Document Type


Publication Date


Publication Title

Journal of Ecology









Many plant species may not be able to migrate fast enough to keep pace with accelerating anthropogenic climate change. Observations and tools to reliably project these climate‐vegetation disequilibria are lacking, yet they are critical to ecological theory and resource management. For example, tree species’ ability to keep pace with the amplified warming occurring at high‐elevation forest limits (Mountain Research Initiative EDW Working Group 2015) will depend on how fast expansion at the upper, ‘cool edge’ proceeds relative to contraction at the lower, ‘warm edge’ of subalpine forest (Hampe & Petit 2005). It is assumed that subalpine trees will move to higher elevations with climate change because low summer temperatures have been observed to limit tree growth above tree line (Rossi et al. 2008; Korner 2012). The fate of mountain forests is particularly important given anticipated widespread tree mortality (van Mantgem et al. 2009; McDowell & Allen 2015). Range shifts in high‐elevation forest trees can alter the position of tree line with implications for water supply (Musselman et al. 2012), carbon sequestration (de Wit et al. 2014), alpine biodiversity (Gottfried et al. 2012; Pauli et al. 2012), and regional climate (de Wit et al. 2014). Density of trees and per cent canopy cover are important determinants of winter snow pack and duration of retention into the spring, where high‐elevation biodiversity depends on water provisioning provided by subalpine forests (Millar & Rundel 2016). Understanding dynamic forest change requires models that include dispersal limitation, long maturation times, climate‐sensitive demographic rates (Jackson et al. 2009) and the experimental data to specify and test the models.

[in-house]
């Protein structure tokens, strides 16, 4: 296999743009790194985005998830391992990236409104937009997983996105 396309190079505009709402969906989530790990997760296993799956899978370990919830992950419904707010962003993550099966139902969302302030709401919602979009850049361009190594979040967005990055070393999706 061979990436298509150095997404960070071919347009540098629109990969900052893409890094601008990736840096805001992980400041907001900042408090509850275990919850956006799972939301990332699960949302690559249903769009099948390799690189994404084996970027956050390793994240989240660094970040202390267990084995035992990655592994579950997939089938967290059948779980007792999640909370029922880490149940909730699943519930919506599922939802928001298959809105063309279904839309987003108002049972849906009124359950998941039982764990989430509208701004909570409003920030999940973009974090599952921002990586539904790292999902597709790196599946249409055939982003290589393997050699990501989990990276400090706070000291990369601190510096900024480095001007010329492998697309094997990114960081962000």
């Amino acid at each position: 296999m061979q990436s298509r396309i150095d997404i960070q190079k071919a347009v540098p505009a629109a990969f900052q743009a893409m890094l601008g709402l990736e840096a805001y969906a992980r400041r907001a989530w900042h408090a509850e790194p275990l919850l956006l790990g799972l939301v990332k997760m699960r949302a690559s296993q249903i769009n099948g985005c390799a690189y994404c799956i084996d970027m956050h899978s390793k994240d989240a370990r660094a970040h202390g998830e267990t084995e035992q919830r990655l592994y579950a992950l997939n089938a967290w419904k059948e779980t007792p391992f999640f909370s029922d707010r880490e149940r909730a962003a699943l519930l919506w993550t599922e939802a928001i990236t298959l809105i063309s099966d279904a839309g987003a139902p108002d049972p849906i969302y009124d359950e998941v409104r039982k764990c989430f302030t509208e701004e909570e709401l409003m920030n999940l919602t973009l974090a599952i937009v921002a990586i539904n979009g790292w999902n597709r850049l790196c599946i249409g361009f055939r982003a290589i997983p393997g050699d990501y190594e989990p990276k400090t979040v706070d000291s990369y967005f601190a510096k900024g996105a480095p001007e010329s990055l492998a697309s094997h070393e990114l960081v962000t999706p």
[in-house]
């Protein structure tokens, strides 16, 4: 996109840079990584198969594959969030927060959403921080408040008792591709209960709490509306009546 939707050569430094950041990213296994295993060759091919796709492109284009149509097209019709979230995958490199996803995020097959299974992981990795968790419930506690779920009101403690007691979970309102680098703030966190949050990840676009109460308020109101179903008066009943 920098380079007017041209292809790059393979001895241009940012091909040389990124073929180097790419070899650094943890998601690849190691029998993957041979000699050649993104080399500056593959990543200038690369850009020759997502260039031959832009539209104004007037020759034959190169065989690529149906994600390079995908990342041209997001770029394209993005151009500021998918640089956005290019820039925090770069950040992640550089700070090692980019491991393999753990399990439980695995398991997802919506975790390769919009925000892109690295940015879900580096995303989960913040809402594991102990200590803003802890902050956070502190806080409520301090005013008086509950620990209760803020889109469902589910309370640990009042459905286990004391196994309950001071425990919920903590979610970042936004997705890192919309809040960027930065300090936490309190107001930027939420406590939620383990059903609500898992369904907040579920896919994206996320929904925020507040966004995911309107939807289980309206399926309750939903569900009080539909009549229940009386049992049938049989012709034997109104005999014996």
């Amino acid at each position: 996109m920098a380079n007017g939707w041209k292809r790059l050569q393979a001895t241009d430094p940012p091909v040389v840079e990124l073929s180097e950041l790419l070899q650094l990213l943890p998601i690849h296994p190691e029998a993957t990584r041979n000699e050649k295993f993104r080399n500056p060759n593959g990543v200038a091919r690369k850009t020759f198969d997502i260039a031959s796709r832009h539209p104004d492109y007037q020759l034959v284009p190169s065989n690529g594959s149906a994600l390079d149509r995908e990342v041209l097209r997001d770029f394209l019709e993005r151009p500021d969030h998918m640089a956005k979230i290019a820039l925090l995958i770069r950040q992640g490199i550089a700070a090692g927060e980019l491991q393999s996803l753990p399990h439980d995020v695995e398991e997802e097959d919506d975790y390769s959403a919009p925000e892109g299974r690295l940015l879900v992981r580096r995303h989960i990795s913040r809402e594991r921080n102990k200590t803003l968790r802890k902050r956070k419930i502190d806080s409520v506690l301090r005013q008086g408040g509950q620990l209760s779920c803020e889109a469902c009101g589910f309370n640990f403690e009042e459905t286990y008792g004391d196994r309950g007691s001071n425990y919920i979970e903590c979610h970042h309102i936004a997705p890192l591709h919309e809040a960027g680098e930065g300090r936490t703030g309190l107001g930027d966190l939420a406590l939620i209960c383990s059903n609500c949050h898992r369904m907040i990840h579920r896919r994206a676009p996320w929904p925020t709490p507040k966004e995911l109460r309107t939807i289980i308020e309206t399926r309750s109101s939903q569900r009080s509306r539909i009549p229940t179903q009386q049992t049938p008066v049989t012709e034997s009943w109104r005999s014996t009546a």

© 2017 The Author(s). Journal compilation © 2017 British Ecological Society